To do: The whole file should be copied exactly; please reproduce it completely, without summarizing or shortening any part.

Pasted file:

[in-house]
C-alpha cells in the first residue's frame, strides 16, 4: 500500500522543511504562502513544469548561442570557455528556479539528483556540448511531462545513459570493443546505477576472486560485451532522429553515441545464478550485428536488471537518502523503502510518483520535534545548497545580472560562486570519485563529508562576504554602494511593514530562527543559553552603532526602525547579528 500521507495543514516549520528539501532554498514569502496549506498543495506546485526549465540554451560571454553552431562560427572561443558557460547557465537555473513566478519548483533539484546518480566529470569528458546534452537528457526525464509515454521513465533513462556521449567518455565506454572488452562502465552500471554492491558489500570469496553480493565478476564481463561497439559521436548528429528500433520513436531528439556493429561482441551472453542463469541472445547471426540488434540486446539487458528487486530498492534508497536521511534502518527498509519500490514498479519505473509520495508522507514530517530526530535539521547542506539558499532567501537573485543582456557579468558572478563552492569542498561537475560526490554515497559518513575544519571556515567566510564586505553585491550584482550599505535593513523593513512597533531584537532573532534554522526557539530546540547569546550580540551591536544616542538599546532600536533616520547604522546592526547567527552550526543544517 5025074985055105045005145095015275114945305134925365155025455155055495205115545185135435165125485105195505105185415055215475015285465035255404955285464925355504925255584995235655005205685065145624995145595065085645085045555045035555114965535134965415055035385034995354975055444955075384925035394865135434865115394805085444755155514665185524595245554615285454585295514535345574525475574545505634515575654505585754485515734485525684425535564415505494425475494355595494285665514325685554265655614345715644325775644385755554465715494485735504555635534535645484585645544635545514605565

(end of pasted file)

[in-house]
C-alpha cells in the first residue's frame, strides 16, 4: 500500500522543511504562502513544469548561442570557455528556479539528483556540448511531462545513459570493443546505477576472486560485451532522429553515441545464478550485428536488471537518502523503502510518483520535534545548497545580472560562486570519485563529508562576504554602494511593514530562527543559553552603532526602525547579528 500521507495543514516549520528539501532554498514569502496549506498543495506546485526549465540554451560571454553552431562560427572561443558557460547557465537555473513566478519548483533539484546518480566529470569528458546534452537528457526525464509515454521513465533513462556521449567518455565506454572488452562502465552500471554492491558489500570469496553480493565478476564481463561497439559521436548528429528500433520513436531528439556493429561482441551472453542463469541472445547471426540488434540486446539487458528487486530498492534508497536521511534502518527498509519500490514498479519505473509520495508522507514530517530526530535539521547542506539558499532567501537573485543582456557579468558572478563552492569542498561537475560526490554515497559518513575544519571556515567566510564586505553585491550584482550599505535593513523593513512597533531584537532573532534554522526557539530546540547569546550580540551591536544616542538599546532600536533616520547604522546592526547567527552550526543544517 5025074985055105045005145095015275114945305134925365155025455155055495205115545185135435165125485105195505105185415055215475015285465035255404955285464925355504925255584995235655005205685065145624995145595065085645085045555045035555114965535134965415055035385034995354975055444955075384925035394865135434865115394805085444755155514665185524595245554615285454585295514535345574525475574545505634515575654505585754485515734485525684425535564415505494425475494355595494285665514325685554265655614345715644325775644385755554465715494485735504555635534535645484585645544635545514605565